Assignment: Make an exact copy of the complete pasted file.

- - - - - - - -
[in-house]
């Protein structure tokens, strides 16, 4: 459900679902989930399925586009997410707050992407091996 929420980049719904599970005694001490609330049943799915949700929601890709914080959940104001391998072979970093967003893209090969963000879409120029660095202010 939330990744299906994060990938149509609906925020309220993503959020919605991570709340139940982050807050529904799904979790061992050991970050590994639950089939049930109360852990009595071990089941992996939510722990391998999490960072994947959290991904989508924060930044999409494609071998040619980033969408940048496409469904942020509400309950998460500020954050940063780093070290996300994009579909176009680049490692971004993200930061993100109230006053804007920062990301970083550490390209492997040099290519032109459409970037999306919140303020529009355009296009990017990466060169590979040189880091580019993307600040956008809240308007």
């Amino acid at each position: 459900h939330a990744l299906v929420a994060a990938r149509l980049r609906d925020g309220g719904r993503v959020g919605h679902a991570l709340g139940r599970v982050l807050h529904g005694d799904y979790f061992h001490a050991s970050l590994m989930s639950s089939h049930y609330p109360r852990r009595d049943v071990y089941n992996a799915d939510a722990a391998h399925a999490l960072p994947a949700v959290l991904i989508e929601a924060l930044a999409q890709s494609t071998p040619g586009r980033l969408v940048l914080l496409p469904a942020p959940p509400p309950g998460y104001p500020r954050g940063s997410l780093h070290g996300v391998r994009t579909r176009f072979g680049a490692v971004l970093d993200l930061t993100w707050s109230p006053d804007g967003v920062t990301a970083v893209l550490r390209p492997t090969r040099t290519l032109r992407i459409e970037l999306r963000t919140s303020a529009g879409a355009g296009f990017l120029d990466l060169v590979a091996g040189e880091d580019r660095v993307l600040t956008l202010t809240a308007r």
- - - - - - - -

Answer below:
[in-house]
């Protein structure tokens, strides 16, 4: 459900679902989930399925586009997410707050992407091996 929420980049719904599970005694001490609330049943799915949700929601890709914080959940104001391998072979970093967003893209090969963000879409120029660095202010 939330990744299906994060990938149509609906925020309220993503959020919605991570709340139940982050807050529904799904979790061992050991970050590994639950089939049930109360852990009595071990089941992996939510722990391998999490960072994947959290991904989508924060930044999409494609071998040619980033969408940048496409469904942020509400309950998460500020954050940063780093070290996300994009579909176009680049490692971004993200930061993100109230006053804007920062990301970083550490390209492997040099290519032109459409970037999306919140303020529009355009296009990017990466060169590979040189880091580019993307600040956008809240308007």
């Amino acid at each position: 459900h939330a990744l299906v929420a994060a990938r149509l980049r609906d925020g309220g719904r993503v959020g919605h679902a991570l709340g139940r599970v982050l807050h529904g005694d799904y979790f061992h001490a050991s970050l590994m989930s639950s089939h049930y609330p109360r852990r009595d049943v071990y089941n992996a799915d939510a722990a391998h399925a999490l960072p994947a949700v959290l991904i989508e929601a924060l930044a999409q890709s494609t071998p040619g586009r980033l969408v940048l914080l496409p469904a942020p959940p509400p309950g998460y104001p500020r954050g940063s997410l780093h070290g996300v391998r994009t579909r176009f072979g680049a490692v971004l970093d993200l930061t993100w707050s109230p006053d804007g967003v920062t990301a970083v893209l550490r390209p492997t090969r040099t290519l032109r992407i459409e970037l999306r963000t919140s303020a529009g879409a355009g296009f990017l120029d990466l060169v590979a091996g040189e880091d580019r660095v993307l600040t956008l202010t809240a308007r």